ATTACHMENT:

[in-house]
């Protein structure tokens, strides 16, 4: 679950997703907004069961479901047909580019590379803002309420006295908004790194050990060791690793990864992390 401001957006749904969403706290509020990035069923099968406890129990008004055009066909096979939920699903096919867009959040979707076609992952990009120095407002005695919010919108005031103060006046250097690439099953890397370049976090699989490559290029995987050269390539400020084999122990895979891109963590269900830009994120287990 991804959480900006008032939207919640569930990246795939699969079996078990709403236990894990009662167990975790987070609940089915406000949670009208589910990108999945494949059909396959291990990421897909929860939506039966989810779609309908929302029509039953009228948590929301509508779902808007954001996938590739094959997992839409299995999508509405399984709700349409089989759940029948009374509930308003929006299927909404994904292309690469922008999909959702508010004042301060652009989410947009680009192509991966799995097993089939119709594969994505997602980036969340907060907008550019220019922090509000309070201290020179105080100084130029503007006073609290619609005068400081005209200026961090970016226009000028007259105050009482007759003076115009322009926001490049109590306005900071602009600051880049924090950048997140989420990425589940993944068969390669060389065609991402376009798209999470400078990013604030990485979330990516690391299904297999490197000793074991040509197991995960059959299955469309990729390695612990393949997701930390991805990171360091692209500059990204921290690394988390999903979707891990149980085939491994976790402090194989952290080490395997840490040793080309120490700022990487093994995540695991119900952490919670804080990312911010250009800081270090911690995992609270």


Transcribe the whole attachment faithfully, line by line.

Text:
[in-house]
């Protein structure tokens, strides 16, 4: 679950997703907004069961479901047909580019590379803002309420006295908004790194050990060791690793990864992390 401001957006749904969403706290509020990035069923099968406890129990008004055009066909096979939920699903096919867009959040979707076609992952990009120095407002005695919010919108005031103060006046250097690439099953890397370049976090699989490559290029995987050269390539400020084999122990895979891109963590269900830009994120287990 991804959480900006008032939207919640569930990246795939699969079996078990709403236990894990009662167990975790987070609940089915406000949670009208589910990108999945494949059909396959291990990421897909929860939506039966989810779609309908929302029509039953009228948590929301509508779902808007954001996938590739094959997992839409299995999508509405399984709700349409089989759940029948009374509930308003929006299927909404994904292309690469922008999909959702508010004042301060652009989410947009680009192509991966799995097993089939119709594969994505997602980036969340907060907008550019220019922090509000309070201290020179105080100084130029503007006073609290619609005068400081005209200026961090970016226009000028007259105050009482007759003076115009322009926001490049109590306005900071602009600051880049924090950048997140989420990425589940993944068969390669060389065609991402376009798209999470400078990013604030990485979330990516690391299904297999490197000793074991040509197991995960059959299955469309990729390695612990393949997701930390991805990171360091692209500059990204921290690394988390999903979707891990149980085939491994976790402090194989952290080490395997840490040793080309120490700022990487093994995540695991119900952490919670804080990312911010250009800081270090911690995992609270």